A Pap smear is important because it can help detect cervical cancer early, when it is most treatable. Cervical cancer is a slow-growing cancer, so regular Pap smears can help catch it before it spreads to other parts of the body.
The American Cancer Society recommends that women start getting Pap smears at age 21, or sooner if they are sexually active. Women aged 21-29 should get a Pap smear every 3 years. Women aged 30-65 should get a Pap smear and HPV test every 5 years. Women who have certain risk factors, such as HIV or a history of cervical cancer, may need to get Pap smears more often.
During a Pap smear, your doctor will insert a speculum into your vagina to hold the walls open. They will then use a small brush or spatula to collect cells from the cervix. The cells are then placed on a slide and sent to a laboratory for testing.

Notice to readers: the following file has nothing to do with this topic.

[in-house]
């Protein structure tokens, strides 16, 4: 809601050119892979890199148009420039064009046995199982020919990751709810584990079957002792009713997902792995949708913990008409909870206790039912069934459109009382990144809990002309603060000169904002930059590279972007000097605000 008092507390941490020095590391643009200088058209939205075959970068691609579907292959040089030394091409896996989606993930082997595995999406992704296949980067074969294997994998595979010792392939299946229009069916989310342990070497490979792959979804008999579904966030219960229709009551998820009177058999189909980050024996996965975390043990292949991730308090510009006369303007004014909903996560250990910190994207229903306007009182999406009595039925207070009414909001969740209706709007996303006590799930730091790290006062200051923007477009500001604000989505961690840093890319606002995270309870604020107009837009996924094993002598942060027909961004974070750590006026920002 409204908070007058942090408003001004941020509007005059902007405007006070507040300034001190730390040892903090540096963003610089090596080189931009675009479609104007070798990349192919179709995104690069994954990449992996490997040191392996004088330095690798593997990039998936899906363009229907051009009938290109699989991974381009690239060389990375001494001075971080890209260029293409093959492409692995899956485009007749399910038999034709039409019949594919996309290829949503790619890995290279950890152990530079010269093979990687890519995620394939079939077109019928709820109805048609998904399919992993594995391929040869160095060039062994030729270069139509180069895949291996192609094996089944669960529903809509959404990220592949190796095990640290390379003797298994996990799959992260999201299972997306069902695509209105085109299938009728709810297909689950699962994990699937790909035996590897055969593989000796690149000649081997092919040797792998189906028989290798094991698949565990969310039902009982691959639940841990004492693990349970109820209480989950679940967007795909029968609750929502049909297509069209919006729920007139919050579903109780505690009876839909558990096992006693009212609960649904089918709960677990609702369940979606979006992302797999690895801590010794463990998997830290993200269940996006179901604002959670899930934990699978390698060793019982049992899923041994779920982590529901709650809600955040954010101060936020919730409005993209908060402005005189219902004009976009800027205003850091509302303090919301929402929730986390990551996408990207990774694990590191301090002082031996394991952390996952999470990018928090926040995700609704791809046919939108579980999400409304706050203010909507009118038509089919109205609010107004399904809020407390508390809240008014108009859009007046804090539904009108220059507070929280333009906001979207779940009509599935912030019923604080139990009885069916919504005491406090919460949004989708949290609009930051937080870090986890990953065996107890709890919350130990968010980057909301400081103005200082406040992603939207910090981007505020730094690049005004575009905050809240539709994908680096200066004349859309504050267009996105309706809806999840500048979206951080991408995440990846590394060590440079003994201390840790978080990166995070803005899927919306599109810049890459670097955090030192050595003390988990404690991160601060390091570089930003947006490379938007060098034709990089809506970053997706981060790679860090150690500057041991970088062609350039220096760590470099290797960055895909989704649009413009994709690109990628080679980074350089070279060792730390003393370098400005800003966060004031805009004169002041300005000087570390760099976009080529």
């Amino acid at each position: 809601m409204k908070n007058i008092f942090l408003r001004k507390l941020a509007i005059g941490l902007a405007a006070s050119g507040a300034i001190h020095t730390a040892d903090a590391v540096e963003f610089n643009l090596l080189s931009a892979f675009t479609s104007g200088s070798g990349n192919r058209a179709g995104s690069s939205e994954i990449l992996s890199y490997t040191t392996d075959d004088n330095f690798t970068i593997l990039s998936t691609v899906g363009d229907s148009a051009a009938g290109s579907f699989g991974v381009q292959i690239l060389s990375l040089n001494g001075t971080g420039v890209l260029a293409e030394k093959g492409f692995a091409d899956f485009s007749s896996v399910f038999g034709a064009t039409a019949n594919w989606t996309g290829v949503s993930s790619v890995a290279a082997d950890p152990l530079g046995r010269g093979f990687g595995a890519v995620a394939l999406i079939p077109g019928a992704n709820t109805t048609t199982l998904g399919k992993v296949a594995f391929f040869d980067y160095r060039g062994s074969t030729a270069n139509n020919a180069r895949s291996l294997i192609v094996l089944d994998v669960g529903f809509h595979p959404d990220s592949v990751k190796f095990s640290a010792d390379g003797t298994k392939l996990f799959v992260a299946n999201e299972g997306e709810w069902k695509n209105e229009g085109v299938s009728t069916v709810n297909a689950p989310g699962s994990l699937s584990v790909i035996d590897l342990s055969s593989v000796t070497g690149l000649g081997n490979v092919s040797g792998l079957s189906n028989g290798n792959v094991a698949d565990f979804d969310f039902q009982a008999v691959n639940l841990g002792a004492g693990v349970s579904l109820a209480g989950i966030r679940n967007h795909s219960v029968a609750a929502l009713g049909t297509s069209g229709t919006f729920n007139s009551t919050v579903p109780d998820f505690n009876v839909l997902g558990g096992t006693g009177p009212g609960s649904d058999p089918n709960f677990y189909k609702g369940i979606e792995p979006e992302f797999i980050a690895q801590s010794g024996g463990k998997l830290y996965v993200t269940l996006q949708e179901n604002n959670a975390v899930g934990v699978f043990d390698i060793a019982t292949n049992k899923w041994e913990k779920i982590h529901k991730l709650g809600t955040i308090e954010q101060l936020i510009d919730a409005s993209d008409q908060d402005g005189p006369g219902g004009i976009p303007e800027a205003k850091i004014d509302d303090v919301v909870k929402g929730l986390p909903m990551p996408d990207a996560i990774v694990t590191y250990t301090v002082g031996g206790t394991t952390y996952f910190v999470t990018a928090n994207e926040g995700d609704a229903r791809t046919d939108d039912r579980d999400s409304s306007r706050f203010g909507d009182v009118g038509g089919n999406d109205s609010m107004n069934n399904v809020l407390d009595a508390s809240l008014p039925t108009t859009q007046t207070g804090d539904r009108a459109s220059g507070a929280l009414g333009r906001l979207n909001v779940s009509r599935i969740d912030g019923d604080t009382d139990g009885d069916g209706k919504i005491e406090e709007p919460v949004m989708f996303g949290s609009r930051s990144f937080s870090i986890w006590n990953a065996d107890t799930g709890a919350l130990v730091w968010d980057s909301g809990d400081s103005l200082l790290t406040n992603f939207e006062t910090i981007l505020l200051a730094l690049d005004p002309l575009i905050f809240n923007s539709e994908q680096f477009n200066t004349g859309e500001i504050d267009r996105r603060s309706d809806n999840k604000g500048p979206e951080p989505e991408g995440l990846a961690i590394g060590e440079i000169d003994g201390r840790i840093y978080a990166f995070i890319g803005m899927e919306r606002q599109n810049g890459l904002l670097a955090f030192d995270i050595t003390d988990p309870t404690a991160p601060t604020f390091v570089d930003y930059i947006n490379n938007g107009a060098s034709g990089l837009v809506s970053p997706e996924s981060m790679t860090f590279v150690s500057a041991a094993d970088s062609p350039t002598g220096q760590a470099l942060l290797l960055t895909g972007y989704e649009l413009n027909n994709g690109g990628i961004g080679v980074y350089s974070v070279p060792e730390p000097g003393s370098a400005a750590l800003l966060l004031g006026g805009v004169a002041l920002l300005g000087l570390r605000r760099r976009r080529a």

Human papillomavirus (HPV) is a common virus that can cause abnormal cell changes on the cervix. Most people who are infected with HPV clear the virus on their own, but some people develop persistent HPV infections. Persistent HPV infections can lead to cervical cancer.
A colposcopy is a procedure that allows your doctor to examine the cervix and vagina more closely. During a colposcopy, your doctor will use a special microscope to magnify the cervix and vagina. They may also take a biopsy (small sample of tissue) to test for abnormal cells.
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